Oh, Barbie. Over the past 50 years, you've done it all. You've been a doctor, a pilot, a mother, a Rocker, a cheerleader, a veterinarian, an athlete, and a princess. But mostly, you've been controversial.
The debate over Barbie's influence on young girls as been raging for years. Some see the doll as an impossible standard, a body image nightmare that tells girls that in order to be happy and successful, you must also be blonde, have a big chest, small waist, and feet that are so disfigured from years of wearing high heels that they don't seem to have any toes. Others, however, see the doll as a trailblazer, a woman who took jobs outside of the home, showing girls that they, too, could grow up to be a teacher, a lawyer, a doctor, an astronaut, or a Nascar driver.
An article in this week's Guardian, entitled, "Dumb Blonde- or Diehard Feminist?" explores both sides of the Barbie debate, with two writers stating their case as to why Barbie is—or isn't—a good role model for girls. Moira Redmond takes the pro-Barbie stance, noting that Barbie is "a brilliant role model. She's been a doctor, a vet, a palaeontologist, an astronaut, a firefighter, a pop singer, a teacher and a film star. She has even been a presidential candidate. Here are some things I defy you to imagine Barbie doing: housework; sucking up to men; cowering; being bullied or intimidated; being sexually harassed."
Julie Bindel disagrees, noting that Barbie was based on a German "porn doll" and that "there are many different Barbies, and they often represent negative stereotypes. There is the French maid Barbie, and the Black Canary Barbie - in full black leather and fishnet hooker chic. Then there is the Barbie who simpers in a wedding dress, and, of course, a nurse Barbie outfit for toddlers. Barbie as Medusa tops the list off nicely."
I have my issues with Barbie; her unrealistic body type, perma-makeup, and ridiculous outfits (how many doctors do you know that dress like Dr. Barbie?) drive me a bit crazy. However! Barbie, for all her faults, is nowhere near as offensive as her rivals, the Bratz, who are, perhaps, the single worst thing to happen to children's toys in the history of all time, ever.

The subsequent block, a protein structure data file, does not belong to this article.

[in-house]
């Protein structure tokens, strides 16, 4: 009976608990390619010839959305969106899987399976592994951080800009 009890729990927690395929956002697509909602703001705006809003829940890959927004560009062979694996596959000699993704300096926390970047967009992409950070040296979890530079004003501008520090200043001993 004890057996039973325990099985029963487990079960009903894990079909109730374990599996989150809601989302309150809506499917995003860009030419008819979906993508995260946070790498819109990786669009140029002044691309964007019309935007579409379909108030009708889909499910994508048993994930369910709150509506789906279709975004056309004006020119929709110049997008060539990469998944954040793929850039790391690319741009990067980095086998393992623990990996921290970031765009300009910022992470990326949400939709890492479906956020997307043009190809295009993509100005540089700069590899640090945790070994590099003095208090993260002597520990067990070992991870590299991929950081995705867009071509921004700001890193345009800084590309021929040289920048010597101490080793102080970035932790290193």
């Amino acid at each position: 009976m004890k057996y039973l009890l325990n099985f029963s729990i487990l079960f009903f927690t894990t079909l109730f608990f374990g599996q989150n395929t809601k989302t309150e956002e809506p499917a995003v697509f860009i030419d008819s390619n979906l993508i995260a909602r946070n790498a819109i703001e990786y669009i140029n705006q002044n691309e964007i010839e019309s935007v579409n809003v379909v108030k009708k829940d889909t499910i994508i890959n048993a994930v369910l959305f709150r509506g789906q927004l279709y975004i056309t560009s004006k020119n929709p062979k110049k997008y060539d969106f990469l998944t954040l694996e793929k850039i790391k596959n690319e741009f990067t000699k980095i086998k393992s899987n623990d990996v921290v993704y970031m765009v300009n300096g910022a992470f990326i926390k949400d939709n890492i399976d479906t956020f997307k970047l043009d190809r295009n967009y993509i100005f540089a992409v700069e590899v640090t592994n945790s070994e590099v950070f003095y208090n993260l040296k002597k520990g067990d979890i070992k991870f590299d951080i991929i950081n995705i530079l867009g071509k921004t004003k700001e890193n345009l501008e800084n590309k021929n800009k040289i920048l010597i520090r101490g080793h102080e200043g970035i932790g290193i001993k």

I played with Barbies as a kid; I later developed an eating disorder. One of these things has nothing to do with the other. I never wanted to look like Barbie; I wanted her houses, her ice cream parlor, her soda shoppe, her ski chalet with the built in ginormous hot cocoa maker tacked to the wall. Barbie, to me, was pure escapism, a fake world with fake girls in fake dresses: perhaps it was my upbringing or the fact that I was able to recognize, at a very young age, that Barbie was so ridiculously unreal (she doesn't even have a vagina!) that I can honestly say that Barbie had no real effect on who I am as an adult. When I was 10, my sisters systematically beheaded all of my dolls and reattached them in various ways: Skipper's head on Ken, Ken's head on Midge, etc., and I just laughed. I was over it at that point.
However! I cringe when I'm out shopping for presents for my 5 year old niece. Perhaps as adults, we become more protective, we see Barbie for who she really is: a lie, a box of nonsense, a Real Housewife of Mattel County. We forget that we had adventures with her, that we made up stupid stories for hours on end as we pushed her around the rug in her badass '57 Chevy. Maybe it's because Barbie is supposed to be an adult, and as adults, we are less forgiving than we were as children. Children see all of us as weird and ridiculous. We see each other as bizarre reflections of the best and worst parts of ourselves.
And so I'm afraid I'm a bit torn on this one. There's a lot to hate about Barbie, but as someone who played with Barbies for years, I'm not sure she's the scourge on society that some make her out to be. Redmond notes that Barbie "lets girls live out their fantasies in a safe context: a great psychological tool." Bindel claims that she deplores "the fact that these daft dolls are seen as so harmless and cute."
So what do you think? If nothing else, we can all agree on one thing: she could do so much better than Ken.